A special study committee created to try to curb a practice that has resulted in shifting property taxes from “big box” retailers and pharmacy chains onto homeowners and small businesses may hold its final meeting tomorrow and a measure affecting schools is on its agenda.
The Legislative Council Study Committee on Property Tax Assessment Practices has thus far not to be able to resolve key differences among its members over what to do about these practices that have handcuffed local property assessors and municipalities. The study committee is set to meet at 10:00 a.m. tomorrow (Dec. 11) in Room 412 East, State Capitol.
The gist of the dispute the study committee is tasked to resolve is that so-called “big box” retail chains have been successful in challenging a number of local assessments by arguing that their fully operational stores should be assessed the same as similar vacant (or “dark”) stores. They argue those “dark stores” are the appropriate comparable properties against which their fully operational store properties should be evaluated—leading critics to dub this approach as the “dark store” loophole.
Similarly, nationwide pharmacy chains have argued that extraordinary financing arrangements, such as complex lease-backs, should not be included when valuing drug store properties subject to those arrangements.
Attempts to curb both sets of “loopholes” have stalled, in large part because the study committee’s citizen members are equally split between representatives of business groups who oppose proposals to curb these practices and municipal representatives who strongly support them. Legislation introduced last session and supported by the WASB (see previous post) also stalled.
What does this mean for schools?
One proposal under consideration by study committee members would create a mechanism under which the other underlying taxing jurisdictions (the school district, county, and technical college district) would agree to contribute to the litigation costs municipalities incur when defending against assessment challenges. Under the proposal, a municipal taxation district may convene what the proposal calls a “joint board of assessment” consisting of representatives of the taxation district, as well as the county, school district, and technical college district that have power to levy taxes on a property subject to assessment.
That joint board could, by majority vote, decide to share costs related to the assessment of a property, including costs of hiring expert help to assess the property, as well as costs of defending the assessment before the board of review or in any court action. If the joint board approves a motion for cost-sharing, the costs described in the motion would have to be proportionately charged back and recovered from each taxation jurisdiction in the same manner that refunded taxes are charged back and recovered under current law. The school district would receive a revenue limit adjustment for its share of the costs.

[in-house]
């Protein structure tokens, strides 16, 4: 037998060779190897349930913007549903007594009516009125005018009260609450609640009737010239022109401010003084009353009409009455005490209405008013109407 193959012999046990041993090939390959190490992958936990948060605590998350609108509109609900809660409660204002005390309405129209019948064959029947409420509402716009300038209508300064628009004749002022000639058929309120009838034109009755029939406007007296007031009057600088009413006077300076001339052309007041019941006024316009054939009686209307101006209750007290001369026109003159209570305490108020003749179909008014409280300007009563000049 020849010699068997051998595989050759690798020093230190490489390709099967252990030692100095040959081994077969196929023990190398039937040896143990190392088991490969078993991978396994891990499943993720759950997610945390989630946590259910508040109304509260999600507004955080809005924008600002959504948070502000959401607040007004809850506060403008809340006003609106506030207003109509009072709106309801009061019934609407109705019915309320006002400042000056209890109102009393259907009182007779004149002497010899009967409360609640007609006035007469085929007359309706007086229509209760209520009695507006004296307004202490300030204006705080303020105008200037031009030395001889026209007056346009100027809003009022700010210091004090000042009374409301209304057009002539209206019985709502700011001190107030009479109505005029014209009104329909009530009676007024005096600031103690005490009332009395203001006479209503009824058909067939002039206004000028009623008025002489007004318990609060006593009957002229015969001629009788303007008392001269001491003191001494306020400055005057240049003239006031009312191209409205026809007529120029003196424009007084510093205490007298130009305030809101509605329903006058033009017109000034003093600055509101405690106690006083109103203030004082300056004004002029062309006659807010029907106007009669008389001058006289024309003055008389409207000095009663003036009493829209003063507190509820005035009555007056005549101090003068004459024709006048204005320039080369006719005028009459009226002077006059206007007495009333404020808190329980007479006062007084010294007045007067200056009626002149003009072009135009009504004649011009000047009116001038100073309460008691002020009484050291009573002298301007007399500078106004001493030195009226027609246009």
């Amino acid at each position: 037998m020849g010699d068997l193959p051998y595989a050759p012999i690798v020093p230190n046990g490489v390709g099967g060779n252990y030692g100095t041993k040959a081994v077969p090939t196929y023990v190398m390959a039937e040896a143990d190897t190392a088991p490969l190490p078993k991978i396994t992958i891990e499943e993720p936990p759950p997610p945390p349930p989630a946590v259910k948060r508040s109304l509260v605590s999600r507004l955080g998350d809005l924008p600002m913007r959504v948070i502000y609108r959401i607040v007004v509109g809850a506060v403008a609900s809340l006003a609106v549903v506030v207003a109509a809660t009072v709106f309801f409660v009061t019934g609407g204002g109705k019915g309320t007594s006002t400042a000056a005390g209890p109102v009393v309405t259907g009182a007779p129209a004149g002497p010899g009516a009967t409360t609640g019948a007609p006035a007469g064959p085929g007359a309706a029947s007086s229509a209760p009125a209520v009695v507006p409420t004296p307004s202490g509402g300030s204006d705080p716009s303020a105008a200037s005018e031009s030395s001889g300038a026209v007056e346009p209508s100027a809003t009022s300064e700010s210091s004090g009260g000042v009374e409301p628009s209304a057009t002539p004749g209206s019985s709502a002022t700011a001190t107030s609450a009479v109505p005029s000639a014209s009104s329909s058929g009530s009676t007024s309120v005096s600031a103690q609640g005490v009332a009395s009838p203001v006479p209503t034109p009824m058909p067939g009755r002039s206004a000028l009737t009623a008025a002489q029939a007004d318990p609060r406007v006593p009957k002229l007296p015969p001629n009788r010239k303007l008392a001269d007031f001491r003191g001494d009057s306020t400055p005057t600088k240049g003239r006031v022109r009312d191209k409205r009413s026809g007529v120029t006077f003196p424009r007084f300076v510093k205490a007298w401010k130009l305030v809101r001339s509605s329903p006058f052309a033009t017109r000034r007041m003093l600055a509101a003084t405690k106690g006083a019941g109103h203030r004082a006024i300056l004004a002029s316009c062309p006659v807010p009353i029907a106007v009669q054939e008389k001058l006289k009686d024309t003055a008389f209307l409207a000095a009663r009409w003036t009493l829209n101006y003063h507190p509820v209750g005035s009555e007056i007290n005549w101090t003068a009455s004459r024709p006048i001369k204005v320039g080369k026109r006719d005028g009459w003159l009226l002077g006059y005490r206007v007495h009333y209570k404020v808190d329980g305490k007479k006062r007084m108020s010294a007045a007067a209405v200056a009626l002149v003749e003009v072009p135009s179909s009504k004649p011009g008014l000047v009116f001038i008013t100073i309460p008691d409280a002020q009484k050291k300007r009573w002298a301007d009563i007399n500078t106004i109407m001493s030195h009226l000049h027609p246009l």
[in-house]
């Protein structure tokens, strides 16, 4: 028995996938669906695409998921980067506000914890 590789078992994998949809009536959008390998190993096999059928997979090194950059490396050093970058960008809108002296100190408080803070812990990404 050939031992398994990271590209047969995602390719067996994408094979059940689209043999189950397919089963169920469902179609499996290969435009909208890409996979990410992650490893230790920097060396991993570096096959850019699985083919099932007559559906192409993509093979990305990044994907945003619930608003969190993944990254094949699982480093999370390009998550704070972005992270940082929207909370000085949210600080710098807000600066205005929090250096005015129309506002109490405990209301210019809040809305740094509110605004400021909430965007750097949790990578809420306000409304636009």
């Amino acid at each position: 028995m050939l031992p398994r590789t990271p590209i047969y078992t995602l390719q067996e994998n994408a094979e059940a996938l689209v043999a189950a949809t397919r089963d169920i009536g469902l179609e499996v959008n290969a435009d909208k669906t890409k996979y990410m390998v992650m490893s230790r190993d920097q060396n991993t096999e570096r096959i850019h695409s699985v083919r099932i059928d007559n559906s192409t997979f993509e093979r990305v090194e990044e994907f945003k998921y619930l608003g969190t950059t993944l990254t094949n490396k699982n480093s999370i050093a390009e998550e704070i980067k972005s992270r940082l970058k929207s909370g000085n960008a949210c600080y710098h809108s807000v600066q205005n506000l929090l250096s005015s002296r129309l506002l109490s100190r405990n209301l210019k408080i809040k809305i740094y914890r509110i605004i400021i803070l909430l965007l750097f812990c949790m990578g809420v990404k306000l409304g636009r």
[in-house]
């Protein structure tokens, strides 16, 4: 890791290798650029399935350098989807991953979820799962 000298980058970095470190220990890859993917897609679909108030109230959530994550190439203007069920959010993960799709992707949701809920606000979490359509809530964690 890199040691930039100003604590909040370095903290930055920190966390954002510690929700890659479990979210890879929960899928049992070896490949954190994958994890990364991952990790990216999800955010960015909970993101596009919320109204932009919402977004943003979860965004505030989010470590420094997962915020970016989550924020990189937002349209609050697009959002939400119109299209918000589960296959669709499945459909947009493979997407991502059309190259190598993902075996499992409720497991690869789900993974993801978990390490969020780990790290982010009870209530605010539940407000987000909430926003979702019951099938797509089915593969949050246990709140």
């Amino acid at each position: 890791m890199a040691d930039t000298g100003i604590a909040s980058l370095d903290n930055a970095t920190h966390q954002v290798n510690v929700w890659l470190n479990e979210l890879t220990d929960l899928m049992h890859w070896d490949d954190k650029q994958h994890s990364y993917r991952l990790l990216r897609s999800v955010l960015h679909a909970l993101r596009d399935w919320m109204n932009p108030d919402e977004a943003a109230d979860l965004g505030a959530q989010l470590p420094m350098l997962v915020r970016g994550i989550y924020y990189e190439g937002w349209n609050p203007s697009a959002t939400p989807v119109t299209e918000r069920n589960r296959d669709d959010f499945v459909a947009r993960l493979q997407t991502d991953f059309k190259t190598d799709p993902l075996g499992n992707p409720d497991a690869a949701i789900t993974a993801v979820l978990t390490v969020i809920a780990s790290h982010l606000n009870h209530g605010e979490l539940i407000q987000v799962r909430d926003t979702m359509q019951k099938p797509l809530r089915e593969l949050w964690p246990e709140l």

This idea grew out of a discussion among committee members about the tendency of cities, villages, and towns to settle, rather than litigate, assessment appeals by commercial property owners using the “dark store” loophole. Many municipalities argue they lack the expertise, resources, and money necessary to defend assessments in court. Committee members thought that one possible solution to this concern might be to have all taxing jurisdictions share in the cost of defending against assessment challenges.
At the end of the day, if it’s not the big chain retailer or pharmacy paying those taxes, then it’s the other taxpayers in the municipality where the property is located. Whether the municipality’s defense to the assessment challenge succeeds or fails, it does not change what schools collect in property taxes due to revenue limits. However, practices that raise homeowners’ and small business owners’ share of property taxes could affect their willingness to approve school referenda.
Editor’s Note: Speaking of referenda, in a previous post, we noted that voters in all 23 jurisdictions (17 counties and 6 cities and villages) that conducted “dark store” advisory referenda on Nov. 6 approved those referenda. The results of advisory referenda are non-binding but instructive.
According to the League of Wisconsin Municipalities (LWM), of the 1,020,812 voters who voted on a dark store advisory referendum on Nov. 6, a total of 802,870 (79%) voted in support of closing the “dark store” loophole.